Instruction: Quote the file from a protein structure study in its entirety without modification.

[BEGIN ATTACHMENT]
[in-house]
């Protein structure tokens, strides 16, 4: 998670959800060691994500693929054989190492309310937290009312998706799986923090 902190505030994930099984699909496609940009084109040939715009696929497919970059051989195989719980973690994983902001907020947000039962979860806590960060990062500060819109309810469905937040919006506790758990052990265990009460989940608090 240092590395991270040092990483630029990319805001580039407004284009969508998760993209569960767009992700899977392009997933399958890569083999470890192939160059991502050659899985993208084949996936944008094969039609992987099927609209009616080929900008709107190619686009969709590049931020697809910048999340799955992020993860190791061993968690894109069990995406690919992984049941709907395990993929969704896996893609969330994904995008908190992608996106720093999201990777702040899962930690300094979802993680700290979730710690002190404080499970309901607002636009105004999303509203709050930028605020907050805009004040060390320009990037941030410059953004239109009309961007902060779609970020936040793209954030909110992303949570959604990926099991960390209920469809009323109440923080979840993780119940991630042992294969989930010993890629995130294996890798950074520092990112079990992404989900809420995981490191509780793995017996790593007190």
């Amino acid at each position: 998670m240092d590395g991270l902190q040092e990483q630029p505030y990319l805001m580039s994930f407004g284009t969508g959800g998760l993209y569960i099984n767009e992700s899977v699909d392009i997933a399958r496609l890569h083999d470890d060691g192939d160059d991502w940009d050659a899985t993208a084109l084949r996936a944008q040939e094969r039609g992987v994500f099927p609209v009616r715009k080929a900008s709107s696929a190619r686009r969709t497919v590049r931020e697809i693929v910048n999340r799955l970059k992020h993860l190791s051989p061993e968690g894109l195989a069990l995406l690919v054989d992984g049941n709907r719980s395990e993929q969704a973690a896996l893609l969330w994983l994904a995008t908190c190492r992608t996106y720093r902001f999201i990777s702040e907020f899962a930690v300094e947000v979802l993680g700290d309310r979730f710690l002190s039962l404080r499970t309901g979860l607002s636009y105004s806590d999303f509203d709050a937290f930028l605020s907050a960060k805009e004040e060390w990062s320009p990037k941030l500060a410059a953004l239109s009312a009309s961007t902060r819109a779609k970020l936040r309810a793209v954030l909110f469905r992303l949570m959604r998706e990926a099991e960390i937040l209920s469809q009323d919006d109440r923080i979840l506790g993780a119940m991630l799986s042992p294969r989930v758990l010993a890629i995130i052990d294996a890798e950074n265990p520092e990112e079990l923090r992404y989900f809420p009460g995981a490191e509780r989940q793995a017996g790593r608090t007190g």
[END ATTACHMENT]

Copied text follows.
[in-house]
């Protein structure tokens, strides 16, 4: 998670959800060691994500693929054989190492309310937290009312998706799986923090 902190505030994930099984699909496609940009084109040939715009696929497919970059051989195989719980973690994983902001907020947000039962979860806590960060990062500060819109309810469905937040919006506790758990052990265990009460989940608090 240092590395991270040092990483630029990319805001580039407004284009969508998760993209569960767009992700899977392009997933399958890569083999470890192939160059991502050659899985993208084949996936944008094969039609992987099927609209009616080929900008709107190619686009969709590049931020697809910048999340799955992020993860190791061993968690894109069990995406690919992984049941709907395990993929969704896996893609969330994904995008908190992608996106720093999201990777702040899962930690300094979802993680700290979730710690002190404080499970309901607002636009105004999303509203709050930028605020907050805009004040060390320009990037941030410059953004239109009309961007902060779609970020936040793209954030909110992303949570959604990926099991960390209920469809009323109440923080979840993780119940991630042992294969989930010993890629995130294996890798950074520092990112079990992404989900809420995981490191509780793995017996790593007190």
């Amino acid at each position: 998670m240092d590395g991270l902190q040092e990483q630029p505030y990319l805001m580039s994930f407004g284009t969508g959800g998760l993209y569960i099984n767009e992700s899977v699909d392009i997933a399958r496609l890569h083999d470890d060691g192939d160059d991502w940009d050659a899985t993208a084109l084949r996936a944008q040939e094969r039609g992987v994500f099927p609209v009616r715009k080929a900008s709107s696929a190619r686009r969709t497919v590049r931020e697809i693929v910048n999340r799955l970059k992020h993860l190791s051989p061993e968690g894109l195989a069990l995406l690919v054989d992984g049941n709907r719980s395990e993929q969704a973690a896996l893609l969330w994983l994904a995008t908190c190492r992608t996106y720093r902001f999201i990777s702040e907020f899962a930690v300094e947000v979802l993680g700290d309310r979730f710690l002190s039962l404080r499970t309901g979860l607002s636009y105004s806590d999303f509203d709050a937290f930028l605020s907050a960060k805009e004040e060390w990062s320009p990037k941030l500060a410059a953004l239109s009312a009309s961007t902060r819109a779609k970020l936040r309810a793209v954030l909110f469905r992303l949570m959604r998706e990926a099991e960390i937040l209920s469809q009323d919006d109440r923080i979840l506790g993780a119940m991630l799986s042992p294969r989930v758990l010993a890629i995130i052990d294996a890798e950074n265990p520092e990112e079990l923090r992404y989900f809420p009460g995981a490191e509780r989940q793995a017996g790593r608090t007190g």